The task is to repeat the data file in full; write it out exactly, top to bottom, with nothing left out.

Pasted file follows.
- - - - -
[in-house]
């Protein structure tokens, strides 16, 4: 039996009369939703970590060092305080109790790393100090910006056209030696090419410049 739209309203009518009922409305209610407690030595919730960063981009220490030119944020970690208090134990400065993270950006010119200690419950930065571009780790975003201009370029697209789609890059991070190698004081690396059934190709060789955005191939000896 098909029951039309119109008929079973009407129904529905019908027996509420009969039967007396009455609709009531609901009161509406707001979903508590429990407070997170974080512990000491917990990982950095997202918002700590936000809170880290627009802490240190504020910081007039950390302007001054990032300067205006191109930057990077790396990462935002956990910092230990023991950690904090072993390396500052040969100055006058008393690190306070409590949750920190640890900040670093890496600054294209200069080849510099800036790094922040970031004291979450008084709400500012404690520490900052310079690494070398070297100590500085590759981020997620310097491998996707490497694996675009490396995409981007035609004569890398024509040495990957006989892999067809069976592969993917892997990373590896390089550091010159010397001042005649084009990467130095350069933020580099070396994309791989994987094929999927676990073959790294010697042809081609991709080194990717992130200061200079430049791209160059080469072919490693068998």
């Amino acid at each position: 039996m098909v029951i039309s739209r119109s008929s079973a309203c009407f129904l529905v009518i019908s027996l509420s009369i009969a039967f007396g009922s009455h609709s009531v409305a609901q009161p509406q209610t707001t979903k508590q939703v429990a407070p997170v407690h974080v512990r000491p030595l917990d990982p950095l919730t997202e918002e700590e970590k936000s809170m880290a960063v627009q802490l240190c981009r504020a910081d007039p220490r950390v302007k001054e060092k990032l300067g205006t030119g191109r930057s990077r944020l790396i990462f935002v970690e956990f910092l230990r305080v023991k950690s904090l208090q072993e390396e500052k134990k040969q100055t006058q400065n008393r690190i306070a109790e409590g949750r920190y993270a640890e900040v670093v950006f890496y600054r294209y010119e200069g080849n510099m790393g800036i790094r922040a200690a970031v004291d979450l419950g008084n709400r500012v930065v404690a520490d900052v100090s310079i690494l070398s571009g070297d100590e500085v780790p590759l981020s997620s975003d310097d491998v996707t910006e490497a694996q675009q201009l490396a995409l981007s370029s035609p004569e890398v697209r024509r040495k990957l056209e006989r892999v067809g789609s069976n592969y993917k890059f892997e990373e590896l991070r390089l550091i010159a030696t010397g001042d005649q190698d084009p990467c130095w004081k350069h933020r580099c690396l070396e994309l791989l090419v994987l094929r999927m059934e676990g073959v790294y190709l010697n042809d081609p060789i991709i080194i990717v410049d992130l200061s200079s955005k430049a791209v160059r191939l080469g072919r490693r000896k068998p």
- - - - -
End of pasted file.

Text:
[in-house]
């Protein structure tokens, strides 16, 4: 039996009369939703970590060092305080109790790393100090910006056209030696090419410049 739209309203009518009922409305209610407690030595919730960063981009220490030119944020970690208090134990400065993270950006010119200690419950930065571009780790975003201009370029697209789609890059991070190698004081690396059934190709060789955005191939000896 098909029951039309119109008929079973009407129904529905019908027996509420009969039967007396009455609709009531609901009161509406707001979903508590429990407070997170974080512990000491917990990982950095997202918002700590936000809170880290627009802490240190504020910081007039950390302007001054990032300067205006191109930057990077790396990462935002956990910092230990023991950690904090072993390396500052040969100055006058008393690190306070409590949750920190640890900040670093890496600054294209200069080849510099800036790094922040970031004291979450008084709400500012404690520490900052310079690494070398070297100590500085590759981020997620310097491998996707490497694996675009490396995409981007035609004569890398024509040495990957006989892999067809069976592969993917892997990373590896390089550091010159010397001042005649084009990467130095350069933020580099070396994309791989994987094929999927676990073959790294010697042809081609991709080194990717992130200061200079430049791209160059080469072919490693068998």
């Amino acid at each position: 039996m098909v029951i039309s739209r119109s008929s079973a309203c009407f129904l529905v009518i019908s027996l509420s009369i009969a039967f007396g009922s009455h609709s009531v409305a609901q009161p509406q209610t707001t979903k508590q939703v429990a407070p997170v407690h974080v512990r000491p030595l917990d990982p950095l919730t997202e918002e700590e970590k936000s809170m880290a960063v627009q802490l240190c981009r504020a910081d007039p220490r950390v302007k001054e060092k990032l300067g205006t030119g191109r930057s990077r944020l790396i990462f935002v970690e956990f910092l230990r305080v023991k950690s904090l208090q072993e390396e500052k134990k040969q100055t006058q400065n008393r690190i306070a109790e409590g949750r920190y993270a640890e900040v670093v950006f890496y600054r294209y010119e200069g080849n510099m790393g800036i790094r922040a200690a970031v004291d979450l419950g008084n709400r500012v930065v404690a520490d900052v100090s310079i690494l070398s571009g070297d100590e500085v780790p590759l981020s997620s975003d310097d491998v996707t910006e490497a694996q675009q201009l490396a995409l981007s370029s035609p004569e890398v697209r024509r040495k990957l056209e006989r892999v067809g789609s069976n592969y993917k890059f892997e990373e590896l991070r390089l550091i010159a030696t010397g001042d005649q190698d084009p990467c130095w004081k350069h933020r580099c690396l070396e994309l791989l090419v994987l094929r999927m059934e676990g073959v790294y190709l010697n042809d081609p060789i991709i080194i990717v410049d992130l200061s200079s955005k430049a791209v160059r191939l080469g072919r490693r000896k068998p």